Ontario’s government is accelerating a performance-based funding system that many faculty fear could further hobble their institutions, three months after budget cuts were announced.
The proposal by premier Doug Ford’s Progressive Conservative Party of Ontario would subject some 60 per cent of all university funding to institutional performance on a yet undefined set of metrics.
The government has also proposed steps to prevent older staff from both drawing pensions and receiving regular salaries, in what many regard as an attempt to accelerate the use of younger, lower-paid instructors.
While largely untested in Canada, the idea of performance-based funding has been tried, in various forms, in most US states, with mixed to negative results. It replaces per-student government allocations with payments tied to outcomes such as graduation rates, job placement rates or student retention rates.
“Overwhelmingly,” the centre-left US thinktank Third Way said in a report last October, “the empirical research on performance funding suggests that in most current iterations at the state level, the policy fails to improve degree completions and graduation rates.”
Ontario faculty have little reason to believe the Ford administration will have any better luck, said Gyllian Phillips, president of the Ontario Confederation of University Faculty Associations.
“Real education is a deep slow transformative complex process, and it's very hard to put a number on that,” said Dr Phillips, associate professor of English studies at Nipissing University.
Employment-based standards also tend to reward fields of study that train students for relatively immediate career prospects rather than prepare them for career-long success, she warned. As an English professor in a relatively low-income part of the country, Dr Phillips found such a prospect especially threatening. “Actually having governments understand what universities do, and what they're for, and how education works – that's a pretty tall order for our government,” she said.
Larger institutions may feel less fearful. The University of Toronto issued a statement promising to help the Ford administration develop its metrics. “We welcome the opportunity to work with the government to identify the appropriate way to capture these results,” said the university's president, Meric S. Gertler.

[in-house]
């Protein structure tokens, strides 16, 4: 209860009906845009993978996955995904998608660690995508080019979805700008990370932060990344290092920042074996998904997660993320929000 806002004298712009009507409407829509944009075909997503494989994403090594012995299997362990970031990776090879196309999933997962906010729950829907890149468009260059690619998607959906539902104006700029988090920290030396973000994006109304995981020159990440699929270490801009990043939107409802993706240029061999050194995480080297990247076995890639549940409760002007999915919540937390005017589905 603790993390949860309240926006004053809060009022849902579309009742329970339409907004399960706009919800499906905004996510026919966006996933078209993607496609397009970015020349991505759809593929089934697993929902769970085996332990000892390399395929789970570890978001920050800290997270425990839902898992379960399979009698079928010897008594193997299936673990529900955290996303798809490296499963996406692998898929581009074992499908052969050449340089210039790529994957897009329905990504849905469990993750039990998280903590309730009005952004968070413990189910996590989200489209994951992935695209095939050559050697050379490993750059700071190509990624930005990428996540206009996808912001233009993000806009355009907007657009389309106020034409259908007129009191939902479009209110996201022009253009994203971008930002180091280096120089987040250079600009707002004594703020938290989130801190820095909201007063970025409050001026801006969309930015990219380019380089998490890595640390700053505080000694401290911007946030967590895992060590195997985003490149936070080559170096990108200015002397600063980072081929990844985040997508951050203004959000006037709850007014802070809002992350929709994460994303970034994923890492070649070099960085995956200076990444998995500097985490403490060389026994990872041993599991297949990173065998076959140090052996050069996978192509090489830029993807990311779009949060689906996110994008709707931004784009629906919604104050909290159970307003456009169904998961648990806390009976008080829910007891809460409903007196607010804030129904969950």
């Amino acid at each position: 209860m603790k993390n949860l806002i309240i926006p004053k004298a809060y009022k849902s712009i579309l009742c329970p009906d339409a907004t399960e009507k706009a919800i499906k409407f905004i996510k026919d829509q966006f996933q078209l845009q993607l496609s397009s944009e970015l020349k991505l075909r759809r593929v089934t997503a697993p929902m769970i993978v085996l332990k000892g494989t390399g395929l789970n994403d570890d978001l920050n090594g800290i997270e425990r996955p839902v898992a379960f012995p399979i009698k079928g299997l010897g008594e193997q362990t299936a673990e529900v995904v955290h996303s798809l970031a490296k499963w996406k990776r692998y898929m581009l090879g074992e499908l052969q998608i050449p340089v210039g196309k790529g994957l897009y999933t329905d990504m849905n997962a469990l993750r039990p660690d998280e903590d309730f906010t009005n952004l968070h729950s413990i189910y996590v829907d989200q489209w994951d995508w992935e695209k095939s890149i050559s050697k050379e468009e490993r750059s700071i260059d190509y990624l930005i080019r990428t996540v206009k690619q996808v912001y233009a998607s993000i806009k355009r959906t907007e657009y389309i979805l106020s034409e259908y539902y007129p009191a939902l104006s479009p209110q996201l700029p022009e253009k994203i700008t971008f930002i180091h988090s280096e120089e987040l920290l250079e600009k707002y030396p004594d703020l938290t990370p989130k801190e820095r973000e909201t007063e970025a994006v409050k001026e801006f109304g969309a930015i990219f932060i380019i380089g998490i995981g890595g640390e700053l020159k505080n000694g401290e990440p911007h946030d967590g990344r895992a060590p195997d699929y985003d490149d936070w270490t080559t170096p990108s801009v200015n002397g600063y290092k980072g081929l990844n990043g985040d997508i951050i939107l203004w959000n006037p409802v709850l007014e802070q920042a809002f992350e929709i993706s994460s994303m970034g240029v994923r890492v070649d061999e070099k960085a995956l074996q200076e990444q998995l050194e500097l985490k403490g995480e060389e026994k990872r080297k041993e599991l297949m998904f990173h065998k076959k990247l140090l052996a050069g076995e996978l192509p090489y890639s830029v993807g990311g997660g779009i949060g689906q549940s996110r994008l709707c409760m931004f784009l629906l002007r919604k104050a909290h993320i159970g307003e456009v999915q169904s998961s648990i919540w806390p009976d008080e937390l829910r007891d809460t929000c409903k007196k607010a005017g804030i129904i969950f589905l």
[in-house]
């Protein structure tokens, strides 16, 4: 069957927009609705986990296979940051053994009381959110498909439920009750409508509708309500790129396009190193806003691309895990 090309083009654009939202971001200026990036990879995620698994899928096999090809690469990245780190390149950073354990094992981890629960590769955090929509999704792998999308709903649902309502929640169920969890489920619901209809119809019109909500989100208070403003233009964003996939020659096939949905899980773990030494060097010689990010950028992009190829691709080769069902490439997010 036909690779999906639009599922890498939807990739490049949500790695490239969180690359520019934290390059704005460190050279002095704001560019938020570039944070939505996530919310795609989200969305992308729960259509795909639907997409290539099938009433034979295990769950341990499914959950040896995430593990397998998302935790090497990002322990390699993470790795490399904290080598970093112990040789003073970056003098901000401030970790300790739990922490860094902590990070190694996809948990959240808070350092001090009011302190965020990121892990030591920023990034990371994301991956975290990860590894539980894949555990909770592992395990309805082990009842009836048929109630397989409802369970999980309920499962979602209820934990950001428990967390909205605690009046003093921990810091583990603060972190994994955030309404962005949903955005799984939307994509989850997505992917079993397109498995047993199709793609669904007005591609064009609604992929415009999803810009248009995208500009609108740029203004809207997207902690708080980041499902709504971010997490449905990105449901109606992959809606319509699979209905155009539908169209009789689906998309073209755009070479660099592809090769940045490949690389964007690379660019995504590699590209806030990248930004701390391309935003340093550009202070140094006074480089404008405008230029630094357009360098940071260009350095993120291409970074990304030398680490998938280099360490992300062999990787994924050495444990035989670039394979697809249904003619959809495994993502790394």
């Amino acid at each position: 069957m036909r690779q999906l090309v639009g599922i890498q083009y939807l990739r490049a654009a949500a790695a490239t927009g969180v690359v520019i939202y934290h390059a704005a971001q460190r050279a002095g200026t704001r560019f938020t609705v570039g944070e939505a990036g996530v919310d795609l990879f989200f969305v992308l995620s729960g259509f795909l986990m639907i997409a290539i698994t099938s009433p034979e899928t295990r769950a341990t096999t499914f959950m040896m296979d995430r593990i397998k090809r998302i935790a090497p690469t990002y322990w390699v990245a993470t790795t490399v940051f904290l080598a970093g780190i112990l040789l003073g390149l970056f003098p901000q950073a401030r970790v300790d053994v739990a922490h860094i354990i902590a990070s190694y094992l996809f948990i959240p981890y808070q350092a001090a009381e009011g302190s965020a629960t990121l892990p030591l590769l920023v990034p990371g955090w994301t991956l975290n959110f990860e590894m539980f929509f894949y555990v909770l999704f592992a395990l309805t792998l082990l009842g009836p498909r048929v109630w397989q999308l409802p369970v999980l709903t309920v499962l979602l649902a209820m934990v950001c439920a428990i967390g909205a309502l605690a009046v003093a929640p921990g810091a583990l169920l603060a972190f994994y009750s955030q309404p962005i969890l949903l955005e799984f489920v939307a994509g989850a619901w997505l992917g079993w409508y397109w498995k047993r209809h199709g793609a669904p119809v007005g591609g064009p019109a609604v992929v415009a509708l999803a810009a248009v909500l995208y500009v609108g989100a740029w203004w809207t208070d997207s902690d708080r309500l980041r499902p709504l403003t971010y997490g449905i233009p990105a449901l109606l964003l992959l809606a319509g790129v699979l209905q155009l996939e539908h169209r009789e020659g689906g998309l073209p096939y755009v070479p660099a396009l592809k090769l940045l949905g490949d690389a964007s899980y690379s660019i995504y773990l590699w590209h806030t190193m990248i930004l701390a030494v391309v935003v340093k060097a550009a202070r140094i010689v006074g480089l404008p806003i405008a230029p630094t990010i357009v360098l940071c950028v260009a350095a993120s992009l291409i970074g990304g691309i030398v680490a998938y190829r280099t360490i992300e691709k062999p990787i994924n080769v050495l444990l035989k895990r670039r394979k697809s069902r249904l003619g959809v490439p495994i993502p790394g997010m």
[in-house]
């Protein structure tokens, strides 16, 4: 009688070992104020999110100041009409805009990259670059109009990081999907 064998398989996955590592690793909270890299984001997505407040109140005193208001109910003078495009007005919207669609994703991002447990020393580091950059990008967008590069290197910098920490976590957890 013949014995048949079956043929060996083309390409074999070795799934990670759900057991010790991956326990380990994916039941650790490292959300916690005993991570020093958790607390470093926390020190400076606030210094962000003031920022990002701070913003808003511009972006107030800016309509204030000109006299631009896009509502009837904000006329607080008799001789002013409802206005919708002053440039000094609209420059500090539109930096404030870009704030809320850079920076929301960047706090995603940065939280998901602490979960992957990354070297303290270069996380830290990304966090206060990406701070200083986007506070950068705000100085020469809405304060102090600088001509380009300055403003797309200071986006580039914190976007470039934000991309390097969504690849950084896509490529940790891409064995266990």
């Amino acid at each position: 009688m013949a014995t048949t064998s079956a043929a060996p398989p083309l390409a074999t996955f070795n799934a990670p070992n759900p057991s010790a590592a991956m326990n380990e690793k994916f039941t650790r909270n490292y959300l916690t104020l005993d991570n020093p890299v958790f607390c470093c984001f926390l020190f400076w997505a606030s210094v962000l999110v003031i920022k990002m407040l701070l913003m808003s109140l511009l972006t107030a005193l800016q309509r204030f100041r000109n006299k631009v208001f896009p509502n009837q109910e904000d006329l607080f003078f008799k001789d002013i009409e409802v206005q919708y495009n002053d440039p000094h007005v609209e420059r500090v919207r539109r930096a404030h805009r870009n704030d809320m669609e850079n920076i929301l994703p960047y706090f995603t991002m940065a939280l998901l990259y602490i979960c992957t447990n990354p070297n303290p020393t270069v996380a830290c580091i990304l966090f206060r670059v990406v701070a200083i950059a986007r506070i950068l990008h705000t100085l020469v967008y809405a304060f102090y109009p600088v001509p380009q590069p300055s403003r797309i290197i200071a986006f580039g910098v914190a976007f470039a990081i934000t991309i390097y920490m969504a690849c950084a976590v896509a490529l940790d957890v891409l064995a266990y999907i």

Canadian higher education consultant Alex Usher wrote that “in principle it’s a good idea, to be applauded”, but that there were “some enormous devils in the details”. Although institutions would be judged mainly on common metrics, they would “not be held to a common standard on each metric”, but instead given “some kind of target based on past performance” on measures such as graduation rates or graduate salaries, he suggested.
A spokeswoman for Ontario's Ministry of Training, Colleges and Universities said the 60 per cent of grant funding is only about 22 per cent of total operating revenue for universities and about 28 per cent for colleges. The emphasis on outcomes, said the spokeswoman, is meant to encourage the institutions “to be more efficient, specialised, and to focus on what they do best”.
Performance targets will be based on an institution’s historical data and its own benchmarks, meaning the institutions will be measured against themselves, not each other, she added.
Ricardo Tranjan, a senior researcher at the Canadian Centre for Policy Alternatives, said that while taxpayers have a right to expect accountability, they should not expect government officials to do a better job than education professionals in assessing educational quality.
And some of the most important skills gained at college – the ability of students to write well, think critically and develop new insights – are virtually impossible to measure with statistics, Dr Tranjan said.
Before Mr Ford took office in June 2018, Ontario had a Liberal-led government that took some tentative steps in the direction of performance-based funding. It created a set of “strategic mandate agreements” with universities that pushed each institution to develop some performance-based measures.
By the planned third phase of that process, around 2020, “we were expecting some kind of tie between metrics and funding” if the Liberals had remained in power, Dr Phillips said. “But absolutely nothing like what the Conservatives suggest,” she said, referring to Mr Ford’s plan to tie performance measures to 25 per cent of provincial funding for institutions in 2020, rising to 60 per cent in 2024.
Earlier this year, the Ford administration issued its annual budget, cutting funding to institutions via a 10 per cent reduction in tuition fees.
Academics and university leaders will discuss how universities can encourage innovative teaching and learning practices at Times Higher Education’s Teaching Excellence Summit, which is taking place at Western University, in London, Ontario, Canada, from 4-6 June